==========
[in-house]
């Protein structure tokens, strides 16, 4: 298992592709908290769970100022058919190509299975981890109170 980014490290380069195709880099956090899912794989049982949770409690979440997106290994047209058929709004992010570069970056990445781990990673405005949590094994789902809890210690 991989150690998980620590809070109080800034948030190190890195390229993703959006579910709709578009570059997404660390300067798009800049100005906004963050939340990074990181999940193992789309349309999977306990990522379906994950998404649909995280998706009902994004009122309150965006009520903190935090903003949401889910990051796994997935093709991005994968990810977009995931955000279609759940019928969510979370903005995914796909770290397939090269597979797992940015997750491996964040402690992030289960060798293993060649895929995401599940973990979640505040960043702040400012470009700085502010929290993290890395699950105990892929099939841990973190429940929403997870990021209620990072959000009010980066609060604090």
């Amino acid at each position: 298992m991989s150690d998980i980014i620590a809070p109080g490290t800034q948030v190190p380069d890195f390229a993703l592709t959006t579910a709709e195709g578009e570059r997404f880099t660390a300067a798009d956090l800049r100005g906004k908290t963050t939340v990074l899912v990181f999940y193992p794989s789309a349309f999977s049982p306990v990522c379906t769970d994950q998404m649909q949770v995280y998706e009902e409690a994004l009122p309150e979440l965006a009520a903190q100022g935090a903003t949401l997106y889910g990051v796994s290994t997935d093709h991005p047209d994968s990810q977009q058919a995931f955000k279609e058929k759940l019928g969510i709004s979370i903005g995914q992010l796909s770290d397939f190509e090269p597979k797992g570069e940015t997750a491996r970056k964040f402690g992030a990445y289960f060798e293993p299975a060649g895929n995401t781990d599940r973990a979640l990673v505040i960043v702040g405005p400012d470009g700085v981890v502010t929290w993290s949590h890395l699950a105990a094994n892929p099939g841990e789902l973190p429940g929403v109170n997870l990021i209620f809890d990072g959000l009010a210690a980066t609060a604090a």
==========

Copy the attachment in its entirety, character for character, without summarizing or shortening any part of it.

[in-house]
């Protein structure tokens, strides 16, 4: 298992592709908290769970100022058919190509299975981890109170 980014490290380069195709880099956090899912794989049982949770409690979440997106290994047209058929709004992010570069970056990445781990990673405005949590094994789902809890210690 991989150690998980620590809070109080800034948030190190890195390229993703959006579910709709578009570059997404660390300067798009800049100005906004963050939340990074990181999940193992789309349309999977306990990522379906994950998404649909995280998706009902994004009122309150965006009520903190935090903003949401889910990051796994997935093709991005994968990810977009995931955000279609759940019928969510979370903005995914796909770290397939090269597979797992940015997750491996964040402690992030289960060798293993060649895929995401599940973990979640505040960043702040400012470009700085502010929290993290890395699950105990892929099939841990973190429940929403997870990021209620990072959000009010980066609060604090």
């Amino acid at each position: 298992m991989s150690d998980i980014i620590a809070p109080g490290t800034q948030v190190p380069d890195f390229a993703l592709t959006t579910a709709e195709g578009e570059r997404f880099t660390a300067a798009d956090l800049r100005g906004k908290t963050t939340v990074l899912v990181f999940y193992p794989s789309a349309f999977s049982p306990v990522c379906t769970d994950q998404m649909q949770v995280y998706e009902e409690a994004l009122p309150e979440l965006a009520a903190q100022g935090a903003t949401l997106y889910g990051v796994s290994t997935d093709h991005p047209d994968s990810q977009q058919a995931f955000k279609e058929k759940l019928g969510i709004s979370i903005g995914q992010l796909s770290d397939f190509e090269p597979k797992g570069e940015t997750a491996r970056k964040f402690g992030a990445y289960f060798e293993p299975a060649g895929n995401t781990d599940r973990a979640l990673v505040i960043v702040g405005p400012d470009g700085v981890v502010t929290w993290s949590h890395l699950a105990a094994n892929p099939g841990e789902l973190p429940g929403v109170n997870l990021i209620f809890d990072g959000l009010a210690a980066t609060a604090a």